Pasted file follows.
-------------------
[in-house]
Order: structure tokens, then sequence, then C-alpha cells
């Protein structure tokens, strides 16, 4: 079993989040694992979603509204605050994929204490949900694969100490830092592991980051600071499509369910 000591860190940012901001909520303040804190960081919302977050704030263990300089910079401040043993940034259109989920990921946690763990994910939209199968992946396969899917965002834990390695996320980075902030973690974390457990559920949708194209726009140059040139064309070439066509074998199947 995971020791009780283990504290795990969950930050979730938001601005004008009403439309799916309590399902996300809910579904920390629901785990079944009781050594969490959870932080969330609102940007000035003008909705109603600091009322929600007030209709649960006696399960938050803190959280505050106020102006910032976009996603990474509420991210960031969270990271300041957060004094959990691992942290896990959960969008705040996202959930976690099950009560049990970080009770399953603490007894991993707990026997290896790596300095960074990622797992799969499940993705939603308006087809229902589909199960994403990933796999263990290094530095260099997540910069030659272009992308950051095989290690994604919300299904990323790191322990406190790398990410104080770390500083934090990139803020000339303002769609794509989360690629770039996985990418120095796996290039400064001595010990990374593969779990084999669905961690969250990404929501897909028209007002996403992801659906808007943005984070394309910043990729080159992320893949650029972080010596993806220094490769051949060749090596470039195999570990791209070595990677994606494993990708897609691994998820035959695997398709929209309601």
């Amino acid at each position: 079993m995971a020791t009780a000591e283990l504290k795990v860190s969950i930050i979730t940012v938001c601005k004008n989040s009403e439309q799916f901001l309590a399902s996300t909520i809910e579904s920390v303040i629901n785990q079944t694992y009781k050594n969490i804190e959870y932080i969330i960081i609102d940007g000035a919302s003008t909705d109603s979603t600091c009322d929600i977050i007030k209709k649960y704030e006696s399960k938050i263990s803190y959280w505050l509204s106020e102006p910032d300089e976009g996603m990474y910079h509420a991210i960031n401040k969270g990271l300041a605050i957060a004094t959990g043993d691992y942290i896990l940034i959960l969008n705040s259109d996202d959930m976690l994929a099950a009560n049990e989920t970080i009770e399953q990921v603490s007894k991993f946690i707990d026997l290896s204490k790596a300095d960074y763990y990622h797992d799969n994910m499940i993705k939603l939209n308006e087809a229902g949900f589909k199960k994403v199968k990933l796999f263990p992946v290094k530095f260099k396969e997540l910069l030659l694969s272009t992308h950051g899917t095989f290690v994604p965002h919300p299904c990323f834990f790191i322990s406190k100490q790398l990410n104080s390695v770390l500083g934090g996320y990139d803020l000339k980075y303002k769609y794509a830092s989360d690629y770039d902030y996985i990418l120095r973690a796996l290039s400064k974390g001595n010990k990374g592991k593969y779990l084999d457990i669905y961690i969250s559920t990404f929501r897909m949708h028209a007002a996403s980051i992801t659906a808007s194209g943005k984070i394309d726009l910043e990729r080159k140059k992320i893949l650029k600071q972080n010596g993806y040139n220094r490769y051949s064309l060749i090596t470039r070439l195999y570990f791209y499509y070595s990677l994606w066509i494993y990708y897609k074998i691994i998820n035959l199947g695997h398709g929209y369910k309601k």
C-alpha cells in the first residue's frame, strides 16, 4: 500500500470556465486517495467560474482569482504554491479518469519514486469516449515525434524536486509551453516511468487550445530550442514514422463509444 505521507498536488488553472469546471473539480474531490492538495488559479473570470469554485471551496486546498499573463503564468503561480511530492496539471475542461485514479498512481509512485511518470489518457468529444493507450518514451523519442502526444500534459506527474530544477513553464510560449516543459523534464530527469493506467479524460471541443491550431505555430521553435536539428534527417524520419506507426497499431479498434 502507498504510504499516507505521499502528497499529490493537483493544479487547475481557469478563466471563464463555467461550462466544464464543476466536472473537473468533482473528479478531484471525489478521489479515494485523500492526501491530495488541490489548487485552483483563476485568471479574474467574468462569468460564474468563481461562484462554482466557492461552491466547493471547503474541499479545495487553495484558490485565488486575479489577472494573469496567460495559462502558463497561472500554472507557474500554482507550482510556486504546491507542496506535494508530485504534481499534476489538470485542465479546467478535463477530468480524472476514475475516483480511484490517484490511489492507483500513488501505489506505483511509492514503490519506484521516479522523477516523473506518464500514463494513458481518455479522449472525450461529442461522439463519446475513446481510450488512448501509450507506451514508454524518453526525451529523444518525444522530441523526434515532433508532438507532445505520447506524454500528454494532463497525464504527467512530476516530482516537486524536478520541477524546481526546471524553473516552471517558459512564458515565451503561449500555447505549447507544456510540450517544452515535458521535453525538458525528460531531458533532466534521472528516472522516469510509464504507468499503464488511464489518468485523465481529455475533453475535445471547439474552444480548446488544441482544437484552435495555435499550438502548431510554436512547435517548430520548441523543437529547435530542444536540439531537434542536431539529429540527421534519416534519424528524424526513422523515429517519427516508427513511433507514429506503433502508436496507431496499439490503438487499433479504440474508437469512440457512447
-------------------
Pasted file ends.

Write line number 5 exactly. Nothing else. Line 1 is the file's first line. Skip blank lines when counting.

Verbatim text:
C-alpha cells in the first residue's frame, strides 16, 4: 500500500470556465486517495467560474482569482504554491479518469519514486469516449515525434524536486509551453516511468487550445530550442514514422463509444 505521507498536488488553472469546471473539480474531490492538495488559479473570470469554485471551496486546498499573463503564468503561480511530492496539471475542461485514479498512481509512485511518470489518457468529444493507450518514451523519442502526444500534459506527474530544477513553464510560449516543459523534464530527469493506467479524460471541443491550431505555430521553435536539428534527417524520419506507426497499431479498434 502507498504510504499516507505521499502528497499529490493537483493544479487547475481557469478563466471563464463555467461550462466544464464543476466536472473537473468533482473528479478531484471525489478521489479515494485523500492526501491530495488541490489548487485552483483563476485568471479574474467574468462569468460564474468563481461562484462554482466557492461552491466547493471547503474541499479545495487553495484558490485565488486575479489577472494573469496567460495559462502558463497561472500554472507557474500554482507550482510556486504546491507542496506535494508530485504534481499534476489538470485542465479546467478535463477530468480524472476514475475516483480511484490517484490511489492507483500513488501505489506505483511509492514503490519506484521516479522523477516523473506518464500514463494513458481518455479522449472525450461529442461522439463519446475513446481510450488512448501509450507506451514508454524518453526525451529523444518525444522530441523526434515532433508532438507532445505520447506524454500528454494532463497525464504527467512530476516530482516537486524536478520541477524546481526546471524553473516552471517558459512564458515565451503561449500555447505549447507544456510540450517544452515535458521535453525538458525528460531531458533532466534521472528516472522516469510509464504507468499503464488511464489518468485523465481529455475533453475535445471547439474552444480548446488544441482544437484552435495555435499550438502548431510554436512547435517548430520548441523543437529547435530542444536540439531537434542536431539529429540527421534519416534519424528524424526513422523515429517519427516508427513511433507514429506503433502508436496507431496499439490503438487499433479504440474508437469512440457512447